Knowledge Versus Belief and the Decline of Violence

• The National Science Board (the governing body of the National Science Foundation) has begun to wrestle with the difference between knowledge and belief. Is there a difference? The contentious issue arose as a result of a public survey that attempted to determine science literacy in the U.S. Two true-false questions on the survey were: 1) “Human beings, as we know them today, developed from earlier species of animals,” and 2) “The universe began with a huge explosion.” Can a person be scientifically literate without accepting the concepts of evolution and the big bang? Many scientists and educators say no. Perhaps the broader question is: what is the difference, if any, between knowledge and belief? What do you think? (Science, July 22, 2011)

• Is violence on the upswing in the world? What are we to make of 9/11, Auschwitz, Rwanda, Columbine, the recent youth camp killings in Norway, and Middle Eastern suicide bombers? Here’s the good news, as set forth in an 832-page book by Steven Pinker of Harvard University (The Better Angels of Our Nature: Why Violence Has Declined, Viking Press, 2011). Pinker argues that, in fact, violent deaths of all kinds have declined over the years. His data indicate that such deaths declined from about 500 per 100,000 people in ancient societies to around 50 per 100,000 in the Middle Ages. In modern times, violent deaths dropped to around six to eight per 100,000 worldwide (even fewer than this in Europe). In the U.S., the rate of homicides is about five per 100,000 per year, and in 2005 just eight tenths of 1 percent of all Americans died of domestic violence and in two foreign wars combined. Prehistoric people, according to Pinker, were far more murderous than modern societies in percentages of the population killed in combat. He calculates that even in the warring 20th century, about 40 million people died out of the approximately six billion people who lived, or 0.7 percent. (Reviewed in Scientific American, Oct., 2011)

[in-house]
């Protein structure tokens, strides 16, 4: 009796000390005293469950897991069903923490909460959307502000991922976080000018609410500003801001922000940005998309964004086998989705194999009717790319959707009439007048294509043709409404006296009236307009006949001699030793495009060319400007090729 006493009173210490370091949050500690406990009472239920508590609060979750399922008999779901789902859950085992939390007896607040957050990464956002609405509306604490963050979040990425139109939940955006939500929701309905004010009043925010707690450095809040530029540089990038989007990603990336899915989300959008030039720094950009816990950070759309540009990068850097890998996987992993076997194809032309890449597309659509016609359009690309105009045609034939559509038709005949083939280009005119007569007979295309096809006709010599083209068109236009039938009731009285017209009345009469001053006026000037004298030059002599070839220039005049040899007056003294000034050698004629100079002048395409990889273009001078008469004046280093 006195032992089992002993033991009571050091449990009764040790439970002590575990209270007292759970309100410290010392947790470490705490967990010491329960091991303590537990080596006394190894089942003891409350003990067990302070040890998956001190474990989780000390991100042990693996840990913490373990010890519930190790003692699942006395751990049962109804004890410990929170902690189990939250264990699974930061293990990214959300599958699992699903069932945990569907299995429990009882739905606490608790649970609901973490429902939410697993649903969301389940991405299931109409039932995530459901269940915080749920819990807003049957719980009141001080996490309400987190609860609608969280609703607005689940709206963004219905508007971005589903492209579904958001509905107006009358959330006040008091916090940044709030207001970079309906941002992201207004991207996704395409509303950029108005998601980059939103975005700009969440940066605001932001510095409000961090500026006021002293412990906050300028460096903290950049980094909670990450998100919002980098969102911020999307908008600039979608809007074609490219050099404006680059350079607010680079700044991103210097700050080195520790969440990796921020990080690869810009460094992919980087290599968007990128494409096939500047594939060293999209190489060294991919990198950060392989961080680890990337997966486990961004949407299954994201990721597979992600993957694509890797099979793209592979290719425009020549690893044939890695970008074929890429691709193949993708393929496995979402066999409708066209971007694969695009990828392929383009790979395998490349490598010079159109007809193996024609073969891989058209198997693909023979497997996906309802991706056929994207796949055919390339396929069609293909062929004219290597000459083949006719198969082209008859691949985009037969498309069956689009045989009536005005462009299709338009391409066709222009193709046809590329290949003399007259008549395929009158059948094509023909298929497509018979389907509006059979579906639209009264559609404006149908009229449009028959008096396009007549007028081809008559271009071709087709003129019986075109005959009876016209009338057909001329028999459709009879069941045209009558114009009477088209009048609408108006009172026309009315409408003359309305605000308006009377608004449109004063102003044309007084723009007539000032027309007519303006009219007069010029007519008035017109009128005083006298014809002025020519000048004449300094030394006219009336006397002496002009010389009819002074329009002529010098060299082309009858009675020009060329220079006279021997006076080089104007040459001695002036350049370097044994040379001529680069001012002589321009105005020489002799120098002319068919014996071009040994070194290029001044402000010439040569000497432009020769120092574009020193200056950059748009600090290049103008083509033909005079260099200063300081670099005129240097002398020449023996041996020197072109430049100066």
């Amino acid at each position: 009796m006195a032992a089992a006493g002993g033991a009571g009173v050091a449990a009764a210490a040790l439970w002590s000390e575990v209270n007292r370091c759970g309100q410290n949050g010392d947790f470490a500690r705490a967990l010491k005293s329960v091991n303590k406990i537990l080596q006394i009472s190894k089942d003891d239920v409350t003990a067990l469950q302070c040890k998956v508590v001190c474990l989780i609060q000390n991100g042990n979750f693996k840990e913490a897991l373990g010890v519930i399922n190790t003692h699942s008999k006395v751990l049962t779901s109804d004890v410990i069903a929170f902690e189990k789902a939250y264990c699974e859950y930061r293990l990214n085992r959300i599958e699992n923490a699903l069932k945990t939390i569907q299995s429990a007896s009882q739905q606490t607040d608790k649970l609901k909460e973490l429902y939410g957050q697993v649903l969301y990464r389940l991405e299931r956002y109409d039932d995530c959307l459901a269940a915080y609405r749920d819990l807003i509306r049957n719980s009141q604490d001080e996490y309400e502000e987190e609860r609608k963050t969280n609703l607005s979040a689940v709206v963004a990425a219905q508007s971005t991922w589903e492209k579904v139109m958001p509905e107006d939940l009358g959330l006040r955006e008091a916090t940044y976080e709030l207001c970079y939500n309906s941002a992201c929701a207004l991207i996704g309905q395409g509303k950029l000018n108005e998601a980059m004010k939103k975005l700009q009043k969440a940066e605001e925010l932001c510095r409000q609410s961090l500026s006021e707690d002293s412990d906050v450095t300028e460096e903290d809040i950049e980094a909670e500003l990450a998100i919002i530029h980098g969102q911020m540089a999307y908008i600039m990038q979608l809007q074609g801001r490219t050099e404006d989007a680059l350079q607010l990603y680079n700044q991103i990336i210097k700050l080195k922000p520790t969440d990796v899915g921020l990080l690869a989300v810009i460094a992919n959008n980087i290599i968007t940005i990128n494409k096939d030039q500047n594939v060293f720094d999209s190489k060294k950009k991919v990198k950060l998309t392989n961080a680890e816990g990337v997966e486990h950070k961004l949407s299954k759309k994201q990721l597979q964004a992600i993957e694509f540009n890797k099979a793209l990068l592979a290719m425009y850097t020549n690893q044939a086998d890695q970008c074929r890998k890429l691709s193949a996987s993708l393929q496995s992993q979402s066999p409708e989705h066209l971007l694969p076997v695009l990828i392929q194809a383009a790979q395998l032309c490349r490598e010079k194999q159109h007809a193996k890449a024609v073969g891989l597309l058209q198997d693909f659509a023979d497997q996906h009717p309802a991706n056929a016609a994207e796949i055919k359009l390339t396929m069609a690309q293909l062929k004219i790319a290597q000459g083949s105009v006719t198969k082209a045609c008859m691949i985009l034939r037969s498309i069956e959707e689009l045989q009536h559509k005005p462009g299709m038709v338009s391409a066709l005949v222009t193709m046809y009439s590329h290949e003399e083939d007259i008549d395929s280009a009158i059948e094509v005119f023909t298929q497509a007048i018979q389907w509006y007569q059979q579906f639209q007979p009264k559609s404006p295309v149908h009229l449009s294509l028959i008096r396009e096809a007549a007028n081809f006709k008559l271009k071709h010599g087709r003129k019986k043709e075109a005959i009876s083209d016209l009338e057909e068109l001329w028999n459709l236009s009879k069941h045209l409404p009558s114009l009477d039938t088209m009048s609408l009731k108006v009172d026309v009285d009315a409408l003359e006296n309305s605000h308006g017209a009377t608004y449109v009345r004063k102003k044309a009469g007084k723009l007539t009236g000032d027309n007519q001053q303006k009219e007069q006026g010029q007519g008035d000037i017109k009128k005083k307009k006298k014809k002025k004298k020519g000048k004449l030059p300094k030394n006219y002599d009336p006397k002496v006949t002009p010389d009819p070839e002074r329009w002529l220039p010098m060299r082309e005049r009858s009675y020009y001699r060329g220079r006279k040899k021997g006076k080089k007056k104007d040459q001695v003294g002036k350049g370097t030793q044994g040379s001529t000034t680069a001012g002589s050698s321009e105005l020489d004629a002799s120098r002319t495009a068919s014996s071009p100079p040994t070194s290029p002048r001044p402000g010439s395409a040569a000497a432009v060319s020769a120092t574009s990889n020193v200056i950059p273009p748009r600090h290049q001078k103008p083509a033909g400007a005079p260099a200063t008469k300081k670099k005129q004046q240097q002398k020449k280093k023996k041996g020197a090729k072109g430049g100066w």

• New data indicate that “The distributions of many terrestrial organisms are shifting in latitude and/or elevation in response to changing climate.” (Chen et al, Science, Aug. 19, 2011) The data indicate that the shift is occurring faster than expected, and there is a positive correlation between magnitude of distribution change and the amount of warming.

• Around 2006, scientists discovered thousands and thousands of dead and dying bats in the caves where they spend the winter. Dead bats littered the cave floor and those still alive showed whitish dust-like material on their noses and faces. It’s now known that these bats were infected with “white nose disease;” it’s caused by a fungus that sends out microscopic threads that release an enzyme that digests skin and wing tissue. For the time being, the white nose epidemic is mostly restricted to the eastern states, but unless something can be done we may end up seeing bats on the endangered species list. In spite of their fearsome appearance, bats are “mind their own business” creatures that play a major role in pollinating certain plants and helping to keep mosquito and other insect populations under control; fruit-eating bats help disperse seeds in their feces. (Science News, Sept. 10, 2011)

• Nearly 40 years ago, Congress passed the Clean Water Act, but because of politics the EPA is slow to prosecute municipalities and businesses that violate regulations and even slower to enact regulations on newly discovered contaminants (e.g., perchlorate, the solvent tetrachloroethylene, etc.), some EPA staffers were told to ignore Clean Water regulations by mid-level EPA bureaucrats. It’s now known that several thousand chemicals can pollute our drinking water. (Scientific American, Oct. 11, 2011; N.Y., Feb. 2, 2011)